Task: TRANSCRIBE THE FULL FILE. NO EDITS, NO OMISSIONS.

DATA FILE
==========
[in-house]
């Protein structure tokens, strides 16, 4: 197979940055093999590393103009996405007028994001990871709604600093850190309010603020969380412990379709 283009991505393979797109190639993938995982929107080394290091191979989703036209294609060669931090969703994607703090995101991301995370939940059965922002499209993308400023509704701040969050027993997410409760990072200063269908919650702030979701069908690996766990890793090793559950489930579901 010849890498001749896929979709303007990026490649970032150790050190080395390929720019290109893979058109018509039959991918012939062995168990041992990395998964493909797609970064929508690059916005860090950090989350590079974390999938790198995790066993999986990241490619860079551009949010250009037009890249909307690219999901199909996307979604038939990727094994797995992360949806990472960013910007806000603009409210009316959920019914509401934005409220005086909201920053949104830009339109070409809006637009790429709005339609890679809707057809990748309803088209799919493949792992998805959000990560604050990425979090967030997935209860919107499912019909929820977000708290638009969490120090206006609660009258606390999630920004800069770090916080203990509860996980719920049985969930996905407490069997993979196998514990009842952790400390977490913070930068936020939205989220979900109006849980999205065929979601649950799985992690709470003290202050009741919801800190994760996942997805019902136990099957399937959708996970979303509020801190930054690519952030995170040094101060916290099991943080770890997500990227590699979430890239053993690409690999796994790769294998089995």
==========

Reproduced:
[in-house]
């Protein structure tokens, strides 16, 4: 197979940055093999590393103009996405007028994001990871709604600093850190309010603020969380412990379709 283009991505393979797109190639993938995982929107080394290091191979989703036209294609060669931090969703994607703090995101991301995370939940059965922002499209993308400023509704701040969050027993997410409760990072200063269908919650702030979701069908690996766990890793090793559950489930579901 010849890498001749896929979709303007990026490649970032150790050190080395390929720019290109893979058109018509039959991918012939062995168990041992990395998964493909797609970064929508690059916005860090950090989350590079974390999938790198995790066993999986990241490619860079551009949010250009037009890249909307690219999901199909996307979604038939990727094994797995992360949806990472960013910007806000603009409210009316959920019914509401934005409220005086909201920053949104830009339109070409809006637009790429709005339609890679809707057809990748309803088209799919493949792992998805959000990560604050990425979090967030997935209860919107499912019909929820977000708290638009969490120090206006609660009258606390999630920004800069770090916080203990509860996980719920049985969930996905407490069997993979196998514990009842952790400390977490913070930068936020939205989220979900109006849980999205065929979601649950799985992690709470003290202050009741919801800190994760996942997805019902136990099957399937959708996970979303509020801190930054690519952030995170040094101060916290099991943080770890997500990227590699979430890239053993690409690999796994790769294998089995």